Sister blog of Physicists of the Caribbean in which I babble about non-astronomy stuff, because everyone needs a hobby

Tuesday, 9 April 2019

Aphantasia : a weird lack of mental imagery

Sounds like the name of a ghostly Disney princess but actually it's much more interesting than that :
The former president of Pixar and Walt Disney Animation Studios says he has a "blind mind's eye". Most people can close their eyes and conjure up images inside their head such as counting sheep or imagining the face of a loved one. But Ed Catmull, 74, has the condition aphantasia, in which people cannot visualise mental images at all.
I don't need to close my eyes - is that normal ?
Eventually Ed realised he was not alone and that, perhaps counter-intuitively, some of the greatest talents in animation could not visualise either. Oscar-winner Glen Keane, who created Ariel (The Little Mermaid), also has no visual imagery. Ed told the BBC: "He is truly extraordinary, he's one of the best animators in the history of hand-drawn animation. "[And] he said that he could never visualise either."
The homework also revealed stark differences between two artists and good friends of Ed's who had worked on Frozen. One can see an entire movie in his head and play it backwards and forwards and never needs to see a movie twice because he can visualise it. The other cannot see anything at all.
Okay, I can't do that.
He added: "People had conflated visualisation with creativity and imagination and one of the messages is, 'they're not the same thing... you would think if a person could visualise, they're more likely to be able to draw. [But] If you open your eyes and you take out a pencil and pad, how many people can draw what they see? The answer is a very small number, so if you can't draw what is in front of you then why would we expect that you would be able to draw what you visualise?"
And very few people can draw something as common as a banknote from memory. To some extent mental images could be the brain providing a sense of the experience of visualising something without providing the visual cues themselves, as in the cases where impossible occurrences in dreams seem completely normal. We could be, in effect, imagining that we're seeing all the details but really we're not, a sort of internal blindsight (where the brain receives visual information and can produce accurate responses to it but the conscious mind is unaware of it). So that would mean :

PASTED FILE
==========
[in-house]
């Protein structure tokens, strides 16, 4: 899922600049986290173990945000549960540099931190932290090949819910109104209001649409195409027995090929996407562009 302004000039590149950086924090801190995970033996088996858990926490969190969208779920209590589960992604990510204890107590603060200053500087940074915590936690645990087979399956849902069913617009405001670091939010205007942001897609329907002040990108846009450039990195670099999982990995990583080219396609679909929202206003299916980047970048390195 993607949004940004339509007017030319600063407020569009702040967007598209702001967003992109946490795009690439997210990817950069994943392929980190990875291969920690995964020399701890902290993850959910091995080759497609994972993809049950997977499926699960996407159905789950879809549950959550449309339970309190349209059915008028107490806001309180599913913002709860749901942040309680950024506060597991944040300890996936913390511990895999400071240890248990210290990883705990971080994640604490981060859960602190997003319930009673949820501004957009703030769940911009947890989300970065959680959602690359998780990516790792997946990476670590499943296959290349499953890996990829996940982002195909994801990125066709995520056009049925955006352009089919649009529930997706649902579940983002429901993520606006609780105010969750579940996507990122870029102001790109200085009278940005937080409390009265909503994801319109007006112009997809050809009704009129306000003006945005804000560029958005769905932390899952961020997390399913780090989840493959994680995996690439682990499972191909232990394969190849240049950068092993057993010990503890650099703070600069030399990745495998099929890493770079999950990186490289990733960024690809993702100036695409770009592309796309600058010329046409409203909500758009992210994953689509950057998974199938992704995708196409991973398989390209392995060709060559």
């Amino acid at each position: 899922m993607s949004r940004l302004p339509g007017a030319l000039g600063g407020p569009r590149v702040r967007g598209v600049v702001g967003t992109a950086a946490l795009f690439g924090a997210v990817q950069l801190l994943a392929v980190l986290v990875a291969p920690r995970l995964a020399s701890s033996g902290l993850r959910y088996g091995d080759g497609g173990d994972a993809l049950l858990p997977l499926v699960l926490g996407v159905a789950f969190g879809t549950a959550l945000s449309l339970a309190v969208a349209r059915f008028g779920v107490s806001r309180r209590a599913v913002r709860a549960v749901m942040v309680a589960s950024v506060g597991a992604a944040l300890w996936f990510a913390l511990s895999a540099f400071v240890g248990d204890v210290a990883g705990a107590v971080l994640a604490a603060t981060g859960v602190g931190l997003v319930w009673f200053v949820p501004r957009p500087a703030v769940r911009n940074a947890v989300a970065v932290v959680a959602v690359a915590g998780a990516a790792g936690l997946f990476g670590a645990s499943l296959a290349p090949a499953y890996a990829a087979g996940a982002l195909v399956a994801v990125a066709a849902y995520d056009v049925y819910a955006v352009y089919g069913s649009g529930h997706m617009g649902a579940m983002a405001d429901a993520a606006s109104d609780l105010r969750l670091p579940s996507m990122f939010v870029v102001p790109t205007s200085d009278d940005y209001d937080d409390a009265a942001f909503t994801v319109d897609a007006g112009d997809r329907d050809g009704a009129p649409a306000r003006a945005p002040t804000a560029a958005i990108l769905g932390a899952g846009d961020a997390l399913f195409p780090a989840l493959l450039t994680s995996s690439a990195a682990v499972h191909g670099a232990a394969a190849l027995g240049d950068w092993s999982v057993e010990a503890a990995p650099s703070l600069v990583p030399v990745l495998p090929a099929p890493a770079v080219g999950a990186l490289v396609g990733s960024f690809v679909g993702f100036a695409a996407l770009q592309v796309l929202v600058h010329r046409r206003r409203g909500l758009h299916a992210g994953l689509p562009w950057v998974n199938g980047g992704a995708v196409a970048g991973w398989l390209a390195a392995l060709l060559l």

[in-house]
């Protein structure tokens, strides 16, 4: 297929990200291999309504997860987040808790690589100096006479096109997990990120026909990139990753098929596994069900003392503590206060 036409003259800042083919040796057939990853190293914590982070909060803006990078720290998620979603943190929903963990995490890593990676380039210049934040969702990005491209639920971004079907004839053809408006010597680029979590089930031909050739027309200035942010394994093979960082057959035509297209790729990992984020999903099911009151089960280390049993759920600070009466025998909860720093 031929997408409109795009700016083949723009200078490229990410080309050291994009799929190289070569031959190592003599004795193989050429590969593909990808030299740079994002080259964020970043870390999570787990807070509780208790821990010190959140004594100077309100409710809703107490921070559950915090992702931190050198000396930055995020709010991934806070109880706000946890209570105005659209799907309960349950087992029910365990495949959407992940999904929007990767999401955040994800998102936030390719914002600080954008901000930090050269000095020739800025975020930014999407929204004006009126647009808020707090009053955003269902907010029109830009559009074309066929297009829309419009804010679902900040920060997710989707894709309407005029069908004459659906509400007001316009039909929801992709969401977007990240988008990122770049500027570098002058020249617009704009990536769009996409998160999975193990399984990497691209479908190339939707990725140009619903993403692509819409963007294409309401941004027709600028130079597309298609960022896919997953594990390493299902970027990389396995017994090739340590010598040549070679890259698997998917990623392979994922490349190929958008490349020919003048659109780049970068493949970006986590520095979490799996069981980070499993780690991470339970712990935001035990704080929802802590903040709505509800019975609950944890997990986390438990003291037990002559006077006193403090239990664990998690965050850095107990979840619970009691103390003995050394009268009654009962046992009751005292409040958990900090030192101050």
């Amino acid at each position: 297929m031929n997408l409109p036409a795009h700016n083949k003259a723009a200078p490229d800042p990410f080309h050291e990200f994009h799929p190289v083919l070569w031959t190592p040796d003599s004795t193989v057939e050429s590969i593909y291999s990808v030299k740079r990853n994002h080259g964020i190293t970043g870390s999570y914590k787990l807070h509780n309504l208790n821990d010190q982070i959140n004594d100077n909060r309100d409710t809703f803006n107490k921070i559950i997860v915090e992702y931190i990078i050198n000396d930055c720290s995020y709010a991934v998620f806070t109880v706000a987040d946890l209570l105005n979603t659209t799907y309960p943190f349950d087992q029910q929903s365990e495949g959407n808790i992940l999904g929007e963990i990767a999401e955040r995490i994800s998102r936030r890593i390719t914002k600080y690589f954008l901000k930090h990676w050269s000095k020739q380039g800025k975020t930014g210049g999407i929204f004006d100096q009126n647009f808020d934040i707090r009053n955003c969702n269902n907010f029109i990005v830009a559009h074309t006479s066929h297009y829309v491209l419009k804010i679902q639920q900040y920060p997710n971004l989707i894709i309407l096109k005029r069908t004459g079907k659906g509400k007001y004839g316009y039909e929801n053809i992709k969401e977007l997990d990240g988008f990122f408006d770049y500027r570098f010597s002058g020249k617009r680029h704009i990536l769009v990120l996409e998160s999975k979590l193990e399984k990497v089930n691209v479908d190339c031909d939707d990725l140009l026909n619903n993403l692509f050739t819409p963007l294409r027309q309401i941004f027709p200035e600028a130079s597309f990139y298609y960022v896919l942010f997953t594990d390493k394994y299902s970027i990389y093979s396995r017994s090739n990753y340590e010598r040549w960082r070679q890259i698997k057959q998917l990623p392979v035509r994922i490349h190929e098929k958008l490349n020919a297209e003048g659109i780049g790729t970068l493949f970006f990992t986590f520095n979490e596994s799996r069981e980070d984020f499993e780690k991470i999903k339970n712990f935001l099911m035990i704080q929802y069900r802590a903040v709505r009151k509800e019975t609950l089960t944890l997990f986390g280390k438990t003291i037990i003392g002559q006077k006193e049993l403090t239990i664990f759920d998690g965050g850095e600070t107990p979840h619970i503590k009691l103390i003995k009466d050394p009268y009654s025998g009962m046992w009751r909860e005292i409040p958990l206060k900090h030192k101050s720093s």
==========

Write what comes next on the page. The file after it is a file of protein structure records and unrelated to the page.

• Hallucinations are when you mistake your internal visualisation for external perception.
  • Blindsight is your brain forgetting to create the internal visualisation stage - you perceive things, but not in the usual way.
  • Internal hallucinations are when your brain tells you you're seeing something in your mind's eye but actually you're not.
  • Internal blindsight would be when you hallucinate that you're having a hallucination, that is, you may think you're not seeing something internally but actually you are (hence the surprising drawing skills).
How on Earth you would know if someone is really able to see something internally versus them just thinking that they can (they might be shite at drawing), I have no idea. All I know is that if you can't ever be sure that what you perceive is real or external or internal or you brain fooling you into confusing these states, then defining knowledge is clearly flippin' complicated.

My head hurts.

'My mind's eye is blind' - ex-Pixar chief

The former president of Pixar and Walt Disney Animation Studios says he has a "blind mind's eye". Most people can close their eyes and conjure up images inside their head such as counting sheep or imagining the face of a loved one.

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